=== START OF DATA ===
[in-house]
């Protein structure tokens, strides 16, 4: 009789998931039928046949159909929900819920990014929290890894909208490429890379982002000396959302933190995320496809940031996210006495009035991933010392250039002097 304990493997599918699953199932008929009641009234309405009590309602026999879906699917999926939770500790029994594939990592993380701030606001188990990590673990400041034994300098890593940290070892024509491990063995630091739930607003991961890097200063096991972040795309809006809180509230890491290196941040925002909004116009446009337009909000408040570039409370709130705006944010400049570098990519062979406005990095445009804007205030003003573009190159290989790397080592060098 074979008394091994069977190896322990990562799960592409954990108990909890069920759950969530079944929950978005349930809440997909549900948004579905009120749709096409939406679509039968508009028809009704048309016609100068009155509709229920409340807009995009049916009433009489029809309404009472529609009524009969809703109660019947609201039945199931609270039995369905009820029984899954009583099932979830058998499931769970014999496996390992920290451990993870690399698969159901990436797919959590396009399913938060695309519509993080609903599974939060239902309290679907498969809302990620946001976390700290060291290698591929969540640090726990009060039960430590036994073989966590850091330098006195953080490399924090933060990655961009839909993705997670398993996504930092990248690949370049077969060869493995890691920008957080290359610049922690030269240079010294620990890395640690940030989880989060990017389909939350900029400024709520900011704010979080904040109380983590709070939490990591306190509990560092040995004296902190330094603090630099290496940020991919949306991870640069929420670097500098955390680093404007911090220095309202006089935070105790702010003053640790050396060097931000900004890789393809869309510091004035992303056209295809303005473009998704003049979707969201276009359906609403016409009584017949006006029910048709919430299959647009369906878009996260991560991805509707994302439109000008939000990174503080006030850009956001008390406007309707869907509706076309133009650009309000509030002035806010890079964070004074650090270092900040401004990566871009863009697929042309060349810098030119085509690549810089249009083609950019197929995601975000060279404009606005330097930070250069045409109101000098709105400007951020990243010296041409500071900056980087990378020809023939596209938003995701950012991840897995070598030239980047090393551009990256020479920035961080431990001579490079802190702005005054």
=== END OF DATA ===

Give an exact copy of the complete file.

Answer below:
[in-house]
């Protein structure tokens, strides 16, 4: 009789998931039928046949159909929900819920990014929290890894909208490429890379982002000396959302933190995320496809940031996210006495009035991933010392250039002097 304990493997599918699953199932008929009641009234309405009590309602026999879906699917999926939770500790029994594939990592993380701030606001188990990590673990400041034994300098890593940290070892024509491990063995630091739930607003991961890097200063096991972040795309809006809180509230890491290196941040925002909004116009446009337009909000408040570039409370709130705006944010400049570098990519062979406005990095445009804007205030003003573009190159290989790397080592060098 074979008394091994069977190896322990990562799960592409954990108990909890069920759950969530079944929950978005349930809440997909549900948004579905009120749709096409939406679509039968508009028809009704048309016609100068009155509709229920409340807009995009049916009433009489029809309404009472529609009524009969809703109660019947609201039945199931609270039995369905009820029984899954009583099932979830058998499931769970014999496996390992920290451990993870690399698969159901990436797919959590396009399913938060695309519509993080609903599974939060239902309290679907498969809302990620946001976390700290060291290698591929969540640090726990009060039960430590036994073989966590850091330098006195953080490399924090933060990655961009839909993705997670398993996504930092990248690949370049077969060869493995890691920008957080290359610049922690030269240079010294620990890395640690940030989880989060990017389909939350900029400024709520900011704010979080904040109380983590709070939490990591306190509990560092040995004296902190330094603090630099290496940020991919949306991870640069929420670097500098955390680093404007911090220095309202006089935070105790702010003053640790050396060097931000900004890789393809869309510091004035992303056209295809303005473009998704003049979707969201276009359906609403016409009584017949006006029910048709919430299959647009369906878009996260991560991805509707994302439109000008939000990174503080006030850009956001008390406007309707869907509706076309133009650009309000509030002035806010890079964070004074650090270092900040401004990566871009863009697929042309060349810098030119085509690549810089249009083609950019197929995601975000060279404009606005330097930070250069045409109101000098709105400007951020990243010296041409500071900056980087990378020809023939596209938003995701950012991840897995070598030239980047090393551009990256020479920035961080431990001579490079802190702005005054």